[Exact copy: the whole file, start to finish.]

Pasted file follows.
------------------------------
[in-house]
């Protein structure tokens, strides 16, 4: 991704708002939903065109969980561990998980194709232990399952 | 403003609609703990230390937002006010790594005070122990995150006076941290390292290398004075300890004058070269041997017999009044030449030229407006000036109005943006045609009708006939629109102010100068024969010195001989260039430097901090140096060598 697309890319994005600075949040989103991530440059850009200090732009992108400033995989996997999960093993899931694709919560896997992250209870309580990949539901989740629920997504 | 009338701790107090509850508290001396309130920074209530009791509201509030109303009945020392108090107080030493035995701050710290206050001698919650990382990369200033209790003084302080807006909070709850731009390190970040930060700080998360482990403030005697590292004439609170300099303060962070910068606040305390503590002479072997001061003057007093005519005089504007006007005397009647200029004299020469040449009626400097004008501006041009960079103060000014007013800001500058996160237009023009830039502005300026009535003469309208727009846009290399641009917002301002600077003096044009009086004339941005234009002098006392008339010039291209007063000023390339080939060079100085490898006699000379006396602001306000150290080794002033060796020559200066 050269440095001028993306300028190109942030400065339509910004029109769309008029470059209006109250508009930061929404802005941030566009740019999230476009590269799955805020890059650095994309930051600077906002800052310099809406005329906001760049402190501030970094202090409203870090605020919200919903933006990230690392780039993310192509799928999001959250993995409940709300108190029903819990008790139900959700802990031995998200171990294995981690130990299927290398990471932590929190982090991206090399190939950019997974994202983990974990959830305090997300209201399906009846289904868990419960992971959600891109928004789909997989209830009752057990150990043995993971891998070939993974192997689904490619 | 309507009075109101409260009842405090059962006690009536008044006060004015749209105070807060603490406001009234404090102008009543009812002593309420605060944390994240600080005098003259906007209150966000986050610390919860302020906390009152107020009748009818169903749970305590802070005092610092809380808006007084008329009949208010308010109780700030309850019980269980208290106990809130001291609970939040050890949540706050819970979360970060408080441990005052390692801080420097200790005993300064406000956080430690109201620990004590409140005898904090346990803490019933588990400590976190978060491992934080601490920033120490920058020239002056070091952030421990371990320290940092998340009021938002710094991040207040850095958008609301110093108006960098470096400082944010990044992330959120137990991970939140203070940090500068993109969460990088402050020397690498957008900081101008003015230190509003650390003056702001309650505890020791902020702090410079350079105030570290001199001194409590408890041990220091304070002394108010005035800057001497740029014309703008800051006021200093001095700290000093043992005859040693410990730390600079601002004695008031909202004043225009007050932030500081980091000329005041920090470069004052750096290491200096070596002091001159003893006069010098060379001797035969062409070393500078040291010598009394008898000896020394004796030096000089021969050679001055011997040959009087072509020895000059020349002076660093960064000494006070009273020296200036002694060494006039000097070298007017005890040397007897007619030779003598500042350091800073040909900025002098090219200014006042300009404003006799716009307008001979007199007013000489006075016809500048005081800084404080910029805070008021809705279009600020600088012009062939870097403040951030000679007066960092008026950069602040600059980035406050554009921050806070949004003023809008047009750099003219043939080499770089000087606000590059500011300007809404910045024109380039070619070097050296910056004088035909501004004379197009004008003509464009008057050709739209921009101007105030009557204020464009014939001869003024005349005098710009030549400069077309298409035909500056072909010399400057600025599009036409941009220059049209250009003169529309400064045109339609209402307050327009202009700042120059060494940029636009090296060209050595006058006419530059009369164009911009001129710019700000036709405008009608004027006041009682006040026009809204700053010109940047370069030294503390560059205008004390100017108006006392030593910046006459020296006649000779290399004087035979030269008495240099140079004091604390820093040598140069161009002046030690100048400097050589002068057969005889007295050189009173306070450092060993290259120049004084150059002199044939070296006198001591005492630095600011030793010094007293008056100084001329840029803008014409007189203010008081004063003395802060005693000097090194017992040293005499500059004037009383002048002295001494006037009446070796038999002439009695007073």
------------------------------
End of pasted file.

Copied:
[in-house]
């Protein structure tokens, strides 16, 4: 991704708002939903065109969980561990998980194709232990399952 | 403003609609703990230390937002006010790594005070122990995150006076941290390292290398004075300890004058070269041997017999009044030449030229407006000036109005943006045609009708006939629109102010100068024969010195001989260039430097901090140096060598 697309890319994005600075949040989103991530440059850009200090732009992108400033995989996997999960093993899931694709919560896997992250209870309580990949539901989740629920997504 | 009338701790107090509850508290001396309130920074209530009791509201509030109303009945020392108090107080030493035995701050710290206050001698919650990382990369200033209790003084302080807006909070709850731009390190970040930060700080998360482990403030005697590292004439609170300099303060962070910068606040305390503590002479072997001061003057007093005519005089504007006007005397009647200029004299020469040449009626400097004008501006041009960079103060000014007013800001500058996160237009023009830039502005300026009535003469309208727009846009290399641009917002301002600077003096044009009086004339941005234009002098006392008339010039291209007063000023390339080939060079100085490898006699000379006396602001306000150290080794002033060796020559200066 050269440095001028993306300028190109942030400065339509910004029109769309008029470059209006109250508009930061929404802005941030566009740019999230476009590269799955805020890059650095994309930051600077906002800052310099809406005329906001760049402190501030970094202090409203870090605020919200919903933006990230690392780039993310192509799928999001959250993995409940709300108190029903819990008790139900959700802990031995998200171990294995981690130990299927290398990471932590929190982090991206090399190939950019997974994202983990974990959830305090997300209201399906009846289904868990419960992971959600891109928004789909997989209830009752057990150990043995993971891998070939993974192997689904490619 | 309507009075109101409260009842405090059962006690009536008044006060004015749209105070807060603490406001009234404090102008009543009812002593309420605060944390994240600080005098003259906007209150966000986050610390919860302020906390009152107020009748009818169903749970305590802070005092610092809380808006007084008329009949208010308010109780700030309850019980269980208290106990809130001291609970939040050890949540706050819970979360970060408080441990005052390692801080420097200790005993300064406000956080430690109201620990004590409140005898904090346990803490019933588990400590976190978060491992934080601490920033120490920058020239002056070091952030421990371990320290940092998340009021938002710094991040207040850095958008609301110093108006960098470096400082944010990044992330959120137990991970939140203070940090500068993109969460990088402050020397690498957008900081101008003015230190509003650390003056702001309650505890020791902020702090410079350079105030570290001199001194409590408890041990220091304070002394108010005035800057001497740029014309703008800051006021200093001095700290000093043992005859040693410990730390600079601002004695008031909202004043225009007050932030500081980091000329005041920090470069004052750096290491200096070596002091001159003893006069010098060379001797035969062409070393500078040291010598009394008898000896020394004796030096000089021969050679001055011997040959009087072509020895000059020349002076660093960064000494006070009273020296200036002694060494006039000097070298007017005890040397007897007619030779003598500042350091800073040909900025002098090219200014006042300009404003006799716009307008001979007199007013000489006075016809500048005081800084404080910029805070008021809705279009600020600088012009062939870097403040951030000679007066960092008026950069602040600059980035406050554009921050806070949004003023809008047009750099003219043939080499770089000087606000590059500011300007809404910045024109380039070619070097050296910056004088035909501004004379197009004008003509464009008057050709739209921009101007105030009557204020464009014939001869003024005349005098710009030549400069077309298409035909500056072909010399400057600025599009036409941009220059049209250009003169529309400064045109339609209402307050327009202009700042120059060494940029636009090296060209050595006058006419530059009369164009911009001129710019700000036709405008009608004027006041009682006040026009809204700053010109940047370069030294503390560059205008004390100017108006006392030593910046006459020296006649000779290399004087035979030269008495240099140079004091604390820093040598140069161009002046030690100048400097050589002068057969005889007295050189009173306070450092060993290259120049004084150059002199044939070296006198001591005492630095600011030793010094007293008056100084001329840029803008014409007189203010008081004063003395802060005693000097090194017992040293005499500059004037009383002048002295001494006037009446070796038999002439009695007073």